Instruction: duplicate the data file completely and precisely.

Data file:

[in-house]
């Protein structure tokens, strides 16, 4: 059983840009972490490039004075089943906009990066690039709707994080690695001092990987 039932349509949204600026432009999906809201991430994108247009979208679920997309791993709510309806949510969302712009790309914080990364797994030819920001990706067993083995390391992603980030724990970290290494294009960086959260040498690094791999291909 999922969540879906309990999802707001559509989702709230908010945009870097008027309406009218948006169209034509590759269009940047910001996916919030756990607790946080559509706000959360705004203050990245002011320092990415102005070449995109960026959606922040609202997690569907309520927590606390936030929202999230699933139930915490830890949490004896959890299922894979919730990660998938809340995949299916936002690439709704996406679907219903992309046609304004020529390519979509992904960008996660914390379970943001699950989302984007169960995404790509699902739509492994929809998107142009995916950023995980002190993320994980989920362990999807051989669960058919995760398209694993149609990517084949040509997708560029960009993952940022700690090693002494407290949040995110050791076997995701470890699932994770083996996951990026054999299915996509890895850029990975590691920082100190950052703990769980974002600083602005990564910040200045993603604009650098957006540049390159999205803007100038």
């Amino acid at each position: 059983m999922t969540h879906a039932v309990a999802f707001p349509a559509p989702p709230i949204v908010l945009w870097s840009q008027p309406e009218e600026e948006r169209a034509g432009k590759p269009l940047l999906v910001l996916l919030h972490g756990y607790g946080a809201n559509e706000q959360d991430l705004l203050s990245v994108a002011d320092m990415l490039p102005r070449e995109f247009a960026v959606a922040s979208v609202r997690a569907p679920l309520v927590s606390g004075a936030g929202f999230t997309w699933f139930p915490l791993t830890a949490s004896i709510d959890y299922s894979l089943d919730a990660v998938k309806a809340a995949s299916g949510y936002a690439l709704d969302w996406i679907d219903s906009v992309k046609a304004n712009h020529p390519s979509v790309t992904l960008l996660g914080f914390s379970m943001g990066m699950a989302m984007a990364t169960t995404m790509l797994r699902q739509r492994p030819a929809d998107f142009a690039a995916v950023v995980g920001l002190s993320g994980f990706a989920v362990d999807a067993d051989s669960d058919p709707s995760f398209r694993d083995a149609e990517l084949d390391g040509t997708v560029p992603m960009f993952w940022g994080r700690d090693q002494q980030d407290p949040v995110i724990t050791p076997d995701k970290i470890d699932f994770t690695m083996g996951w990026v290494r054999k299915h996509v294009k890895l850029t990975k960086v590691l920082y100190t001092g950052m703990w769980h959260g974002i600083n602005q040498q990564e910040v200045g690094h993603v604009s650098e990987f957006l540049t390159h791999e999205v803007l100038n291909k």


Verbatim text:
[in-house]
């Protein structure tokens, strides 16, 4: 059983840009972490490039004075089943906009990066690039709707994080690695001092990987 039932349509949204600026432009999906809201991430994108247009979208679920997309791993709510309806949510969302712009790309914080990364797994030819920001990706067993083995390391992603980030724990970290290494294009960086959260040498690094791999291909 999922969540879906309990999802707001559509989702709230908010945009870097008027309406009218948006169209034509590759269009940047910001996916919030756990607790946080559509706000959360705004203050990245002011320092990415102005070449995109960026959606922040609202997690569907309520927590606390936030929202999230699933139930915490830890949490004896959890299922894979919730990660998938809340995949299916936002690439709704996406679907219903992309046609304004020529390519979509992904960008996660914390379970943001699950989302984007169960995404790509699902739509492994929809998107142009995916950023995980002190993320994980989920362990999807051989669960058919995760398209694993149609990517084949040509997708560029960009993952940022700690090693002494407290949040995110050791076997995701470890699932994770083996996951990026054999299915996509890895850029990975590691920082100190950052703990769980974002600083602005990564910040200045993603604009650098957006540049390159999205803007100038």
């Amino acid at each position: 059983m999922t969540h879906a039932v309990a999802f707001p349509a559509p989702p709230i949204v908010l945009w870097s840009q008027p309406e009218e600026e948006r169209a034509g432009k590759p269009l940047l999906v910001l996916l919030h972490g756990y607790g946080a809201n559509e706000q959360d991430l705004l203050s990245v994108a002011d320092m990415l490039p102005r070449e995109f247009a960026v959606a922040s979208v609202r997690a569907p679920l309520v927590s606390g004075a936030g929202f999230t997309w699933f139930p915490l791993t830890a949490s004896i709510d959890y299922s894979l089943d919730a990660v998938k309806a809340a995949s299916g949510y936002a690439l709704d969302w996406i679907d219903s906009v992309k046609a304004n712009h020529p390519s979509v790309t992904l960008l996660g914080f914390s379970m943001g990066m699950a989302m984007a990364t169960t995404m790509l797994r699902q739509r492994p030819a929809d998107f142009a690039a995916v950023v995980g920001l002190s993320g994980f990706a989920v362990d999807a067993d051989s669960d058919p709707s995760f398209r694993d083995a149609e990517l084949d390391g040509t997708v560029p992603m960009f993952w940022g994080r700690d090693q002494q980030d407290p949040v995110i724990t050791p076997d995701k970290i470890d699932f994770t690695m083996g996951w990026v290494r054999k299915h996509v294009k890895l850029t990975k960086v590691l920082y100190t001092g950052m703990w769980h959260g974002i600083n602005q040498q990564e910040v200045g690094h993603v604009s650098e990987f957006l540049t390159h791999e999205v803007l100038n291909k």